2 Corinthians 4:7-9 – We now have this light shining in our hearts, but we ourselves are like fragile clay jars containing this great treasure. This makes it clear that our great power is from God, not from ourselves. We are pressed on every side by troubles, not we are not crushed. We are perplexed, but not driven to despair. We are hunted down, but never abandoned by God. We get knocked down, but we are not destroyed.
Greetings to the Faith-ful Flock!
We have made it to the half-way point in 2020. My guess is that for most of us, this will go into the record books as one of the longest, strangest and most challenging years in our personal and collective histories! I have talked to many of you during this time, and for the most part, everyone seems to be taking the ordeals caused by this pandemic in stride. As a church we have weathered this storm pretty well so far, and continued to fulfill our mission here on ‘the Top of the Mountain.”
One word that I have heard a lot lately is ‘resilience’… “the ability to overcome challenges of all kinds, and bounce back stronger and wiser.” I think together we have demonstrated that quality pretty well. Molly and I worked together in the beginning to develop a format for ‘on-line’ worship that many of you said was meaningful and helped you stay connected to God and to our congregation. That also means that many of you showed resilience in learning to develop new skills as you learned to “Zoom” into meetings and bible studies, navigate Facebook and the website to watch the videos and find other ways to stay connected with family and friends.
This month we are learning a new way to gather… in our cars in the parking lot. Thanks to Rick Halko, we have the equipment to broadcast a ‘normal’ service from the parking lot, while everyone else worships from the safety of their cars. While it is strange to not hear your voices echoing back, it is wonderful to at least see your smiling faces through the windows… and have a chance to chat for a few seconds from a safe distance at the end. I hope more of you will join us in the weeks ahead.
The decision on when to reopen the sanctuary for worship is challenging. A group of us put together protocols to follow for doing that safely, which are included in this newsletter. We originally thought we could proceed with these plans in July, but recent surges nationally, along with smaller upticks locally, have led us to postpone indoor worship further.
We will be carefully monitoring the conditions here and around the country, but until we feel it is safe, we will continue to meet outside and provide on-line options. I have included a survey to gather your thoughts about the situation. I hope you will take a few minutes to complete the survey and let us know what’s on your minds.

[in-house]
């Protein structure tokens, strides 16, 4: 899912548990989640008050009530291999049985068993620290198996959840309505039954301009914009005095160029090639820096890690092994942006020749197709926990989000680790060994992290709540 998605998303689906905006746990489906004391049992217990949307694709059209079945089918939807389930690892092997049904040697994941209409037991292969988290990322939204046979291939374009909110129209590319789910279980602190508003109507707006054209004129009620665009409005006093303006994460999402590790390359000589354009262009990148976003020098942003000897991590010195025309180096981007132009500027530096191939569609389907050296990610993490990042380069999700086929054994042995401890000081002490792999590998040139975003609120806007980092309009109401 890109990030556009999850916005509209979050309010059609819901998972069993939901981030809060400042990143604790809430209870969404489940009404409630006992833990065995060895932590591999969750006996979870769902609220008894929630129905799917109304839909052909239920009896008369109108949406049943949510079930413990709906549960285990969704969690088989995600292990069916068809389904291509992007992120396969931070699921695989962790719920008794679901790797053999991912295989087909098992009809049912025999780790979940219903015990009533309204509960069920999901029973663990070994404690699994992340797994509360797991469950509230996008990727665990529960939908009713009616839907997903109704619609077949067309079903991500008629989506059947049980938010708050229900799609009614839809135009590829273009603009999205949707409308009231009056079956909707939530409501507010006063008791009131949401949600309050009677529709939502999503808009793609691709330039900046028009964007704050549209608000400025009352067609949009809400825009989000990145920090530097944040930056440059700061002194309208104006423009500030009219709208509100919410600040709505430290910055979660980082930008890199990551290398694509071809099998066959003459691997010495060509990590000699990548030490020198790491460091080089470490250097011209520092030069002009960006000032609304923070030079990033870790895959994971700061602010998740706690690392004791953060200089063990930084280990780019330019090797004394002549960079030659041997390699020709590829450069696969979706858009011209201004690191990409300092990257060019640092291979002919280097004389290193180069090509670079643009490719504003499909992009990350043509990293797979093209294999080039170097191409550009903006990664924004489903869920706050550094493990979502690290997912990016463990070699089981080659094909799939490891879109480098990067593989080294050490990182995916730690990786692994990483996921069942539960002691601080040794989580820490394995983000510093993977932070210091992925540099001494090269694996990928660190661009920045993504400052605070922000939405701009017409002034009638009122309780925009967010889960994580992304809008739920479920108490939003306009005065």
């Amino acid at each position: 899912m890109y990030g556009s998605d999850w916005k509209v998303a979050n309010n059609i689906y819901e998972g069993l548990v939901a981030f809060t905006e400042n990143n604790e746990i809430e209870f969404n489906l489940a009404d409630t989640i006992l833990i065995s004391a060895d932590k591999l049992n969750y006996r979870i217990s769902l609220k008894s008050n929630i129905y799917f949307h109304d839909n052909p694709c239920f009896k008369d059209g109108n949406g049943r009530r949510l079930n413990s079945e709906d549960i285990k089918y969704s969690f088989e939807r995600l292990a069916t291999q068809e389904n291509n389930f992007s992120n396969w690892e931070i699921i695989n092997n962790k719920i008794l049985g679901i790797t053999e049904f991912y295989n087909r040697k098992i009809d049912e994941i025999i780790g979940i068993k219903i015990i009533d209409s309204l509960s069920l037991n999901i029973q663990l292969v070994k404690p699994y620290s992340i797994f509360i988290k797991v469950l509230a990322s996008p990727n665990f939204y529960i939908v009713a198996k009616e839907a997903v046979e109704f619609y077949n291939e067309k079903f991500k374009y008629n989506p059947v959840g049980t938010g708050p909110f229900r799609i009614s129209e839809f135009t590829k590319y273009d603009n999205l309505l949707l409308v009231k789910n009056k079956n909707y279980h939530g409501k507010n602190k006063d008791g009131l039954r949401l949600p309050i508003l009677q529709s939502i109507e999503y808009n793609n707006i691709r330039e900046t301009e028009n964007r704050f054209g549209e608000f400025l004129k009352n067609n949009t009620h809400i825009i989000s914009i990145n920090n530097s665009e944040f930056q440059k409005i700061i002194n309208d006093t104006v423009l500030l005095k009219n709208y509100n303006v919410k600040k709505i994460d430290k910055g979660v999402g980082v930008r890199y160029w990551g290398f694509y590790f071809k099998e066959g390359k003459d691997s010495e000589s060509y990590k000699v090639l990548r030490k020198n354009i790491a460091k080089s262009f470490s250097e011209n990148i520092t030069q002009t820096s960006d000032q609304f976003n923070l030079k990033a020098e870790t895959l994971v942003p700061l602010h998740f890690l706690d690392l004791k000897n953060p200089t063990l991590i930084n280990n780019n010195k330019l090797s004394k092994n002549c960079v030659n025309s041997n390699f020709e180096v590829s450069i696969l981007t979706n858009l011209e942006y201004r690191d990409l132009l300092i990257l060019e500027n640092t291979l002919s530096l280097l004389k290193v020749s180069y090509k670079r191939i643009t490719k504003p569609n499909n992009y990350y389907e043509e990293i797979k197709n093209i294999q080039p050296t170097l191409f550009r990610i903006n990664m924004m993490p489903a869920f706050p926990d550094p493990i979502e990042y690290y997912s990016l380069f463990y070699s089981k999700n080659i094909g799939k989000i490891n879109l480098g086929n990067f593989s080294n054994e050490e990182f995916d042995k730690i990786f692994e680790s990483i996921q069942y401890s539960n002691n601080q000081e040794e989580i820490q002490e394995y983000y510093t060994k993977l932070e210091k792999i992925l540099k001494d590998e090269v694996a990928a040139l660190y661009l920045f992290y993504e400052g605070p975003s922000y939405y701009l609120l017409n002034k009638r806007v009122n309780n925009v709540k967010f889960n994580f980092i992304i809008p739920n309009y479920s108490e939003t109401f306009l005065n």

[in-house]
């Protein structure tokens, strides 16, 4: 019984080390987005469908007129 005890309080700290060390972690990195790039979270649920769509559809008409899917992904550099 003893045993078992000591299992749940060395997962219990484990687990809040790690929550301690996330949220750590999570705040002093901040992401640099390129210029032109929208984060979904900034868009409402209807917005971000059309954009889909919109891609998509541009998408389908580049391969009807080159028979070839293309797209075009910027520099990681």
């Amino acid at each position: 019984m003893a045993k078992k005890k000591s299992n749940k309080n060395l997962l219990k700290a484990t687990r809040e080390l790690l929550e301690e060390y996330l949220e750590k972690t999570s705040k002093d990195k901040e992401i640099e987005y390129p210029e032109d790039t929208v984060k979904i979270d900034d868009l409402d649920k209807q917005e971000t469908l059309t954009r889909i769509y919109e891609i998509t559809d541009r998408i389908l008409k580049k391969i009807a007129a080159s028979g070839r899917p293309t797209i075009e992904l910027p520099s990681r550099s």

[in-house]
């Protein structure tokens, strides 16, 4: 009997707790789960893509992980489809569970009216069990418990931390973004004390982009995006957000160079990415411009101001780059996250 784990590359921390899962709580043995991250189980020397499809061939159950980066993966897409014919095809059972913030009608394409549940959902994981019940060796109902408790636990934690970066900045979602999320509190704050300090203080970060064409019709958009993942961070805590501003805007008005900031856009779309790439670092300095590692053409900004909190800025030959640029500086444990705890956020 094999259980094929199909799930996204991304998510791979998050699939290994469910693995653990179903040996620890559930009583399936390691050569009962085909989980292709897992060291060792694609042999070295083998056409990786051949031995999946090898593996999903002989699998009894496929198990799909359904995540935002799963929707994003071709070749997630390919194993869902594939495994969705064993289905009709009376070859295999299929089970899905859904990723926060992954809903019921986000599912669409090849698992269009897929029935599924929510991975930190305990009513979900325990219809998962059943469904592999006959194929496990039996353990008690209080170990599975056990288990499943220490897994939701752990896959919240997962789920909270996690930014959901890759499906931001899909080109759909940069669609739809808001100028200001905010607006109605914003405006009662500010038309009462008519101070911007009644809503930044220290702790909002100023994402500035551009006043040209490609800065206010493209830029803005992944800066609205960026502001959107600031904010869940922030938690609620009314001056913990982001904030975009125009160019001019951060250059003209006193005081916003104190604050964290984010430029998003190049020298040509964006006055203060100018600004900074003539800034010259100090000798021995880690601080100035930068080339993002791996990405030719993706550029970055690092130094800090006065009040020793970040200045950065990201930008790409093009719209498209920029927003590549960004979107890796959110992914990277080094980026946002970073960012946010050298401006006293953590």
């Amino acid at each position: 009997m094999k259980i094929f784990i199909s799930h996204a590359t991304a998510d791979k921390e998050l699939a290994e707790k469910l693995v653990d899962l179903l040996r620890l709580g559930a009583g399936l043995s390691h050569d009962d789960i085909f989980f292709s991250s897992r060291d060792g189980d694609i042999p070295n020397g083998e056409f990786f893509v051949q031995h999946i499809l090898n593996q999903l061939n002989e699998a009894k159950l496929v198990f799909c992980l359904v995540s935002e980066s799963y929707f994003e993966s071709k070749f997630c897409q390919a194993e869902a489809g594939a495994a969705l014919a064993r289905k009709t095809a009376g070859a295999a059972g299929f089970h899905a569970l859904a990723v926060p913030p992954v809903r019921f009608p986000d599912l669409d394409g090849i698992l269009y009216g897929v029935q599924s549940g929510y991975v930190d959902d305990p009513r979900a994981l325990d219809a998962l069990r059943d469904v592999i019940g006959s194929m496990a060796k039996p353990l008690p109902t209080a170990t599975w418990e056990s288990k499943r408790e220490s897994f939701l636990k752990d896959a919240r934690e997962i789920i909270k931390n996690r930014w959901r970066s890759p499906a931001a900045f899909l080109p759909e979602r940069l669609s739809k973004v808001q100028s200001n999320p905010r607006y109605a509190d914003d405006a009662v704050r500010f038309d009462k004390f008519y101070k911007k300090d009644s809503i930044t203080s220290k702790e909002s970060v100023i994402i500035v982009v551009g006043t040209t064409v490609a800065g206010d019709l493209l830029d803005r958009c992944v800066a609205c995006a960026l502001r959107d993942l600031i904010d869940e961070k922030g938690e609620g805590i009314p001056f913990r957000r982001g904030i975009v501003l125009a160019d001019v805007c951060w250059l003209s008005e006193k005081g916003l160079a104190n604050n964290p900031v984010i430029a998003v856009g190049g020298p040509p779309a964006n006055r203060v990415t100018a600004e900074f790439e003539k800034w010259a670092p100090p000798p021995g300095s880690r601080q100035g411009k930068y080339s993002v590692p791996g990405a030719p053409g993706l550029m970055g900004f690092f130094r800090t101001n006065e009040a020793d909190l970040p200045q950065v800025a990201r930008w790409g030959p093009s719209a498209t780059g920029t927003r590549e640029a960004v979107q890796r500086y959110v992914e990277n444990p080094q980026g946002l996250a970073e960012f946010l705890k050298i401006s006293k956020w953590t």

One other thing I thought I’d mention is that you may notice that our first readings from the Old Testament are now a little longer. I think most of you know that the scriptures we read each week follow what is called the Revised Common Lectionary, which provides a three-year pattern for the Sunday readings that is followed by most Protestant churches. Each year is centered on one of the synoptic gospels. Year A is the year of Matthew, Year B is the year of Mark, and Year C is the year of Luke. John is read each year, especially in the times around Christmas, Lent, and Easter.
For much of the year, the Old Testament lesson is closely related to the Gospel reading… it is ‘complementary.’ However, from the first Sunday after Trinity Sunday to the end of the church year, two provisions have been made: a continuation of the complementary readings or a semi-continuous pattern of Old Testament readings. The "semi-continuous" OT readings follow major stories/themes, beginning in Year A with Genesis and ending in Year C with the later prophets.
I believe that Faith has typically followed the ‘complementary’ readings. For the next three years, we will be using the ‘semi-continuous’ readings. I think this will serve to refresh our memories on many of the biblical figures and stories that are integral to our understanding of the overarching story of God and God’s people. In August we will hear the story of Joseph…if there is anyone who can teach us a few things about resilience, it’s Joseph!!
As always, I hope this finds all of you safe and well. I have been encouraged as I speak with everyone to learn that the virus does not seem to have had a significant impact on the health of our congregation and families. As a whole we are listening to the experts, avoiding a lot of contact outside our homes, and wearing our masks in public!! Keep up the good work!!
In God’s peace and love…